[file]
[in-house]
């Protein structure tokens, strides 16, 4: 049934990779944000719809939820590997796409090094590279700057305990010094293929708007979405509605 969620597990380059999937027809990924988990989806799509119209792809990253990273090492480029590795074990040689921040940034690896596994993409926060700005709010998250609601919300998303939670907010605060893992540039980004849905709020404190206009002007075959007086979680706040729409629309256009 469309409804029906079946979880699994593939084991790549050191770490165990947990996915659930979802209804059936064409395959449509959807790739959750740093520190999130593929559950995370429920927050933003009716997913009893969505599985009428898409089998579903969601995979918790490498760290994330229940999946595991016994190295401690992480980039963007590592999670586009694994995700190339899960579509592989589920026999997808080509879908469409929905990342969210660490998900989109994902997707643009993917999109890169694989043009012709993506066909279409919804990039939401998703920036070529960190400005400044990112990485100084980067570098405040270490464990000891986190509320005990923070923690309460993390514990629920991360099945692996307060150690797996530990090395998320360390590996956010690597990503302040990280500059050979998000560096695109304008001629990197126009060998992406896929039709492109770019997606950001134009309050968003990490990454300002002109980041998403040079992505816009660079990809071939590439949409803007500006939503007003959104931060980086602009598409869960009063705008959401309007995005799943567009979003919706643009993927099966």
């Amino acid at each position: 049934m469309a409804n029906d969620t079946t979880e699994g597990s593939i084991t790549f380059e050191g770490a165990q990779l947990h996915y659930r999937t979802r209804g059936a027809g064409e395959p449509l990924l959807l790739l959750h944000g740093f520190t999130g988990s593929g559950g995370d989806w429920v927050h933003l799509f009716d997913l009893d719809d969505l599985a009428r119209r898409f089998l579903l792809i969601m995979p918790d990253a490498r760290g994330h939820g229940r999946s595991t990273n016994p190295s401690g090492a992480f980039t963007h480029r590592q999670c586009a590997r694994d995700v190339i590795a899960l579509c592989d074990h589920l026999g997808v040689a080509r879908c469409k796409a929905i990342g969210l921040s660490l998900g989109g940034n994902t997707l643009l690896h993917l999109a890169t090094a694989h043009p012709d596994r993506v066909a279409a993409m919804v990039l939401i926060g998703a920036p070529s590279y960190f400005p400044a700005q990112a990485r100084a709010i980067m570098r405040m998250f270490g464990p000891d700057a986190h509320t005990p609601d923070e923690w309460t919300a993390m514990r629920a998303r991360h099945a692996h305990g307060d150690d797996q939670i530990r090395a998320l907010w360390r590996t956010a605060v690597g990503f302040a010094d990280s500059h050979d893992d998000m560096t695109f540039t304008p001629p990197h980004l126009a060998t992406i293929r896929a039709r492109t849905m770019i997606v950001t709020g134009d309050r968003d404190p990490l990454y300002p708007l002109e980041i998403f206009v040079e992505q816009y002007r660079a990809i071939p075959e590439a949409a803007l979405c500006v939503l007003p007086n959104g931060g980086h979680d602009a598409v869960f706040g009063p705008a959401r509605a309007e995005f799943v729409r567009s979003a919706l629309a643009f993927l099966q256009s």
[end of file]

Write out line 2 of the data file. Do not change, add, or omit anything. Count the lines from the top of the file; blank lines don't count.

């Protein structure tokens, strides 16, 4: 049934990779944000719809939820590997796409090094590279700057305990010094293929708007979405509605 969620597990380059999937027809990924988990989806799509119209792809990253990273090492480029590795074990040689921040940034690896596994993409926060700005709010998250609601919300998303939670907010605060893992540039980004849905709020404190206009002007075959007086979680706040729409629309256009 469309409804029906079946979880699994593939084991790549050191770490165990947990996915659930979802209804059936064409395959449509959807790739959750740093520190999130593929559950995370429920927050933003009716997913009893969505599985009428898409089998579903969601995979918790490498760290994330229940999946595991016994190295401690992480980039963007590592999670586009694994995700190339899960579509592989589920026999997808080509879908469409929905990342969210660490998900989109994902997707643009993917999109890169694989043009012709993506066909279409919804990039939401998703920036070529960190400005400044990112990485100084980067570098405040270490464990000891986190509320005990923070923690309460993390514990629920991360099945692996307060150690797996530990090395998320360390590996956010690597990503302040990280500059050979998000560096695109304008001629990197126009060998992406896929039709492109770019997606950001134009309050968003990490990454300002002109980041998403040079992505816009660079990809071939590439949409803007500006939503007003959104931060980086602009598409869960009063705008959401309007995005799943567009979003919706643009993927099966």